Hopes Still High On Ethanol

By Eugene Bukoveczky | May 31, 2009 AAA

Once touted as a clean, green way to reduce America's dependence on foreign oil as well as helping reduce greenhouse gas emissions, it's now pretty much conceded by most observers that corn-based ethanol turned out to be a costly detour on the road to energy independence. But despite the disappointing industry track record to date, there still appears to be significant interest in the production of this renewable fuel.

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Bankruptcies Spur Consolidation

Encouraged by government incentives embedded in the 2007 Renewable Fuels Standard (RFS) program, investors poured money into many corn-based ethanol producers. However, soaring corn prices, falling gasoline prices and narrowing margins due to an ethanol glut conspired to put an end to many of these operators.

Over the past six months, at least ten producers including Aventine Renewable (OTC:AVRNQ.PK), VeraSun (OTC:VSUNQ.PK) and subsidiaries of Pacific Ethanol (Nasdaq:PEIX) have landed in bankruptcy. But with a number of ethanol refining assets available at bargain prices, buyers started moving in.

Earlier this year, oil producer Valero Energy (NYSE:VLO) purchased seven of VerSun's plants, and more recently, Green Plains Renewable (Nasdaq:GPRE) picked up two other former VeraSun plants. Surprisingly, Green Plain's stock has more than doubled in the last month despite reporting a first-quarter loss of 38 cents per share. Despite all the disappointments, it would appear that some people still see a future for corn ethanol. While the RFS calls for a production cap of 15 billion gallons a year for corn ethanol starting in 2015, that's still roughly 50% higher than the current U.S. production of just over 10 billion gallons a year.

Ethanol 2.0
By 2022, the RFS calls for total renewable fuel production (mostly ethanol) of 36 billion gallons. With corn-based ethanol capped at just over 40% of that production target, the balance is expected to come from next generation cellulosic ethanol plants utilizing cheaper feedstock such as switchgrass and wood waste. Meeting this target has prompted a pick-up in investment in this emerging technology, primarily by the oil majors.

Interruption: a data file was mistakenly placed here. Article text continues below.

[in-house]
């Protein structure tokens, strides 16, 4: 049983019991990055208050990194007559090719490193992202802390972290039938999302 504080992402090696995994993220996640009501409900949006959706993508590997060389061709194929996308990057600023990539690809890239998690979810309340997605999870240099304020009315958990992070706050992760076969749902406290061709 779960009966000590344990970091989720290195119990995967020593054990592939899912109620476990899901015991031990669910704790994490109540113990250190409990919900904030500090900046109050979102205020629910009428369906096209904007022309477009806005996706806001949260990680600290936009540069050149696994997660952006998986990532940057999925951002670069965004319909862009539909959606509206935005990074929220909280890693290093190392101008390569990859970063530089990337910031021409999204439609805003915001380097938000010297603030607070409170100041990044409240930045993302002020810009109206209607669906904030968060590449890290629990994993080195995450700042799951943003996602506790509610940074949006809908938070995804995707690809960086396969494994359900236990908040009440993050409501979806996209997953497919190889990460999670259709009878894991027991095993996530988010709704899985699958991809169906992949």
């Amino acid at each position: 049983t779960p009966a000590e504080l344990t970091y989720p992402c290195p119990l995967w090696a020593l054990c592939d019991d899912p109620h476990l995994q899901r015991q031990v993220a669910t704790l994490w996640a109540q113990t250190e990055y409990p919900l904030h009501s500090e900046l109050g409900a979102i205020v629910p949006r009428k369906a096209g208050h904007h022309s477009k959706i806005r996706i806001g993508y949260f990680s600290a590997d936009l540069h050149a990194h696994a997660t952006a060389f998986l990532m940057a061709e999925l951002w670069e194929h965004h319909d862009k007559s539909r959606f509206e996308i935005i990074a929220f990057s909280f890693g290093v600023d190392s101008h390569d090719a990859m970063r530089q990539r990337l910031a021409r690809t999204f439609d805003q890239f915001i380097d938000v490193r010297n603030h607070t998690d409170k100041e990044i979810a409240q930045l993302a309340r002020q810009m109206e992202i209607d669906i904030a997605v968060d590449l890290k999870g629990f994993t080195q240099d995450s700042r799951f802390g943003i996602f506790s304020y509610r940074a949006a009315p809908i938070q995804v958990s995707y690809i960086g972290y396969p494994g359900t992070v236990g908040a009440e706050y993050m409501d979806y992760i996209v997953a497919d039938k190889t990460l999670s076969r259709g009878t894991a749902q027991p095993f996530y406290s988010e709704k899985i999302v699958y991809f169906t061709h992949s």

BP PLC (NYSE:BP), Royal Dutch Shell (NYSE:RDS.B) and Chevron (NYSE:CVX) have all upped their game in this area. BP has committed about $1.5 billion to various projects including a partnership with Du Pont (NYSE:DD) to test the production of biobutanol, an advanced liquid alcohol fuel compatible with existing pipelines and car engines. Large-scale production could begin by 2013 and it could overcome a technical bottleneck experienced with conventional ethanol. Right now about 10% of the gasoline sold in most U.S. states is composed of ethanol.

Recently, the Environmental Protection Agency (EPA) proposed that the blend ratio move to 15%, but that proposal has met resistance from car makers and engine manufacturers who argue that current engine technology cannot handle this higher blend ratio. Tests also show that average fuel economy falls by 5% with a 15% blend rate. (For more, see our Oil And Gas Industry Primer.)

The Bottom Line
The combination of strong government support and rising gasoline prices should ensure that the U.S. ethanol industry will continue to evolve. The next phase of production growth should provide investors with materially better outcomes than were experienced during the corn-based start-up phase. (For more, see Getting A Grip On The Cost Of Gas.)

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